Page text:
FBI violated privacy of millions of Americans last year: WSJ
The Federal Bureau of Investigation was found to have violated the constitutional privacy rights of US Americans by conducting millions of searches on their data.
The Federal Bureau of Investigation (FBI) performed last year potentially millions of searches of US electronic data without a warrant, US intelligence officials said Friday.
This would constitute a violation of the privacy of US citizens and likely fan the flames of concerns over government surveillance and the privacy of citizens.
The findings were published by the Office of the Director of National Intelligence in an annual report that disclosed that the FBI conducted some 3.4 million searches of US data that had been previously collected by the National Security Agency.
It could not be tallied how many Americans' data was examined by the FBI under the program, though officials claimed that the number was "almost certainly" much smaller.
Washington disclosing these searches marks the first time a US intelligence agency has published a tally of the FBI's searching of American data using a section of the Foreign Intelligence Surveillance Act.
The 3.4 million figure "is certainly a large number," a senior FBI official said in a press briefing Friday on the report. "I am not going to pretend that it isn't."
The Russians had something to do with it, obviously
The FBI, following in the same footsteps of the privacy violations that followed the 9/11 attacks - section 702 of FISA - had to cast the blame on someone when these figures were disclosed, and this time, it was "Russian hackers" that posed the "national security threat."
The FBI had previously been under fire for the means by which authorities utilized Section 702 data. That backlash included a rebuke from the Foreign Intelligence Surveillance Court in 2018 after the body found that searches conducted by the US agency violated the privacy rights of Americans sponsored by the constitution.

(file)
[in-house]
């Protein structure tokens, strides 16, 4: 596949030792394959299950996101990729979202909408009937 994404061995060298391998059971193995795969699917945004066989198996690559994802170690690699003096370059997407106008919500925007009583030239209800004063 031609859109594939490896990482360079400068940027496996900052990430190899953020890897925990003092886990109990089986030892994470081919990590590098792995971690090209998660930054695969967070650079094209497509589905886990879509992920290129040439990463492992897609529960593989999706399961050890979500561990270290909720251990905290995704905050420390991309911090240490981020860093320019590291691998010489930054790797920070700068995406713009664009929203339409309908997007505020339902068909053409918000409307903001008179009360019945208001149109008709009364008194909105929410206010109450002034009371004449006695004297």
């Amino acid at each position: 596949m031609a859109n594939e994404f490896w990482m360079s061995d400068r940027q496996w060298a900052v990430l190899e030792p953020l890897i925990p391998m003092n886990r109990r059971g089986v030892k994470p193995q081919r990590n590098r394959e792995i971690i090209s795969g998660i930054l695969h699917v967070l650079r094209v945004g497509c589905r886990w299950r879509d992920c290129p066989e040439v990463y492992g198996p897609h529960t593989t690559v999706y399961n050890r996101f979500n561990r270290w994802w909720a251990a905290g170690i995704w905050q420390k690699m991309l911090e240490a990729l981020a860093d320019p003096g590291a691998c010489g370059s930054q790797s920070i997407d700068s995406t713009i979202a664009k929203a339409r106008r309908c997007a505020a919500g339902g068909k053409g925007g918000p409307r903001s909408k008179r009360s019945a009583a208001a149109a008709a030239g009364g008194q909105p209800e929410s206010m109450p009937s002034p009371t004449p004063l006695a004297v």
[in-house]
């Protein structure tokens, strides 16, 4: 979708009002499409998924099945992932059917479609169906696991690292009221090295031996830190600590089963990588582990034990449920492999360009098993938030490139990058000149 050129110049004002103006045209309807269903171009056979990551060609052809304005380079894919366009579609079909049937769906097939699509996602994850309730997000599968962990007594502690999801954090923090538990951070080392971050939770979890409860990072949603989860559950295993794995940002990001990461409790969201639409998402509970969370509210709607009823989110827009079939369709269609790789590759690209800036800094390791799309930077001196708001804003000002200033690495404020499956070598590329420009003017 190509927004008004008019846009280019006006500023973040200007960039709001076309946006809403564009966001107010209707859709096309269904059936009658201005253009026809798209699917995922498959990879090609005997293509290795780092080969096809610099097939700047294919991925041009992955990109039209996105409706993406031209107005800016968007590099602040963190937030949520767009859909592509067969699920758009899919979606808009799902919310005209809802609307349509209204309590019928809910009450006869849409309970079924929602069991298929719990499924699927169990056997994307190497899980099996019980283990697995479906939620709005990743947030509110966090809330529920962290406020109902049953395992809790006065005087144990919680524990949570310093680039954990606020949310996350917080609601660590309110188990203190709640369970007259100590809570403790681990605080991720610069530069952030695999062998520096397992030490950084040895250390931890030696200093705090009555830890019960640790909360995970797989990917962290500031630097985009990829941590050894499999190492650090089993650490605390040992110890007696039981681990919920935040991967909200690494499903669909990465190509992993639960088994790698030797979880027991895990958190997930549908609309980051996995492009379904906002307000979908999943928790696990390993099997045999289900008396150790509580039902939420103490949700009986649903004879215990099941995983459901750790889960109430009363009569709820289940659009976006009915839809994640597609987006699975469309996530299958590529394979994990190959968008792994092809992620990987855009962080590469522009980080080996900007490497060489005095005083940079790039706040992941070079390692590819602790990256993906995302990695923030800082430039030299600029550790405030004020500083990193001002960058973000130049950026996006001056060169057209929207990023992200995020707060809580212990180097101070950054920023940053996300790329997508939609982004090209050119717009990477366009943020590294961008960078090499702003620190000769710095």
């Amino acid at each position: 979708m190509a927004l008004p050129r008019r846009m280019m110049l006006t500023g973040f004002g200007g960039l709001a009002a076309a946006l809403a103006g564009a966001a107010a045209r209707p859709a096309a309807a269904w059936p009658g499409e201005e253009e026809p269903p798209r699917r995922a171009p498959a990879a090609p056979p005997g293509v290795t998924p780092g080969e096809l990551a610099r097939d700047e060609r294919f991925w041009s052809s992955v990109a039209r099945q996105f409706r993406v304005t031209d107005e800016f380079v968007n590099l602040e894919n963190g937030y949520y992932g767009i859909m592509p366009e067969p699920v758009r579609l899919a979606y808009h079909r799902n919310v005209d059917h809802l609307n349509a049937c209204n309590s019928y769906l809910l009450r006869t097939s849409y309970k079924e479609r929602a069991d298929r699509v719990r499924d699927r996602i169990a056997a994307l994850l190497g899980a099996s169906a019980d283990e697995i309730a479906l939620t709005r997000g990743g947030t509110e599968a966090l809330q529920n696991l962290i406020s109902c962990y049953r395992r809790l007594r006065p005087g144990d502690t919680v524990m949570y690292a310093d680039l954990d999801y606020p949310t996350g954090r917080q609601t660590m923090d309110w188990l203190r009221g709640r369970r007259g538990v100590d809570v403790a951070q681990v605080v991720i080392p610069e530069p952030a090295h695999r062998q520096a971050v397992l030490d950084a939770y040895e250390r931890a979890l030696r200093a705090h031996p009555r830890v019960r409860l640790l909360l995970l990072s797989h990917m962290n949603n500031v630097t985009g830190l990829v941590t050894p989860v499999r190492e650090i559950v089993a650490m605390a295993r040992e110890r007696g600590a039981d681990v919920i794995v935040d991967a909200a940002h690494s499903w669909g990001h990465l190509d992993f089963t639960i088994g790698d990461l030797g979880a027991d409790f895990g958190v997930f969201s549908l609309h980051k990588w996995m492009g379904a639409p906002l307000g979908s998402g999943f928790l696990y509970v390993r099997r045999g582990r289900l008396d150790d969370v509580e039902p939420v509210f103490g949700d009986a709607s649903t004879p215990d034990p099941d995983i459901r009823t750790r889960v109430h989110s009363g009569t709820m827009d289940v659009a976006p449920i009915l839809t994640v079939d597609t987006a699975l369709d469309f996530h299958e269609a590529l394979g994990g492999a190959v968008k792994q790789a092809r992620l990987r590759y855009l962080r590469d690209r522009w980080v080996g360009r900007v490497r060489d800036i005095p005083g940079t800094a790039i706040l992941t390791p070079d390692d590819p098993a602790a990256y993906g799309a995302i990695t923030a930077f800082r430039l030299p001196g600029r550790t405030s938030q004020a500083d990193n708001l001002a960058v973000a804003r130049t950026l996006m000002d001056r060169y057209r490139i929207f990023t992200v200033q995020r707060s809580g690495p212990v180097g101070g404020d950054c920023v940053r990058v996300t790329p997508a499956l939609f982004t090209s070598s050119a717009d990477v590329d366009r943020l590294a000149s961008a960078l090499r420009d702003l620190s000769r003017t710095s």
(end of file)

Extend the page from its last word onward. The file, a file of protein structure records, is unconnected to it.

More than half of the reported searches, senior US officials claimed, were related to an investigation into a national security threat that involved alleged attempts by "Russian hackers" to hack critical US infrastructure. Those same officials boldly claimed that the searches included efforts to identify and protect potential victims of the alleged Russian cyberwarfare campaign.
They declined to give more details on the "Russian threat", as the US has done before when putting up a facade, including whether the campaign was related to Moscow itself or illegal hacking groups, though the Russian government has repeatedly denied being behind such attacks on the United States.
The information searched included but was not limited to citizens' names, phone numbers, email addresses, and social security numbers. The privacy violated is that of US citizens, lawful permanent residents on US soil, and US companies, and it can also contain metadata and content of private communications.
The FBI conducted approximately 3.39 million searches using the identity of a presumed US person from Dec. 1, 2020, to Nov. 30, 2021, according to the report. The number of searches for the previous 12-month period was about 1.3 million, the Wall Street Journal reported.
The report also revealed four instances last year which saw the FBI undermining the Foreign Intelligence Surveillance Court by not seeking its approval before performing a search and looking at the content of US communications that were produced.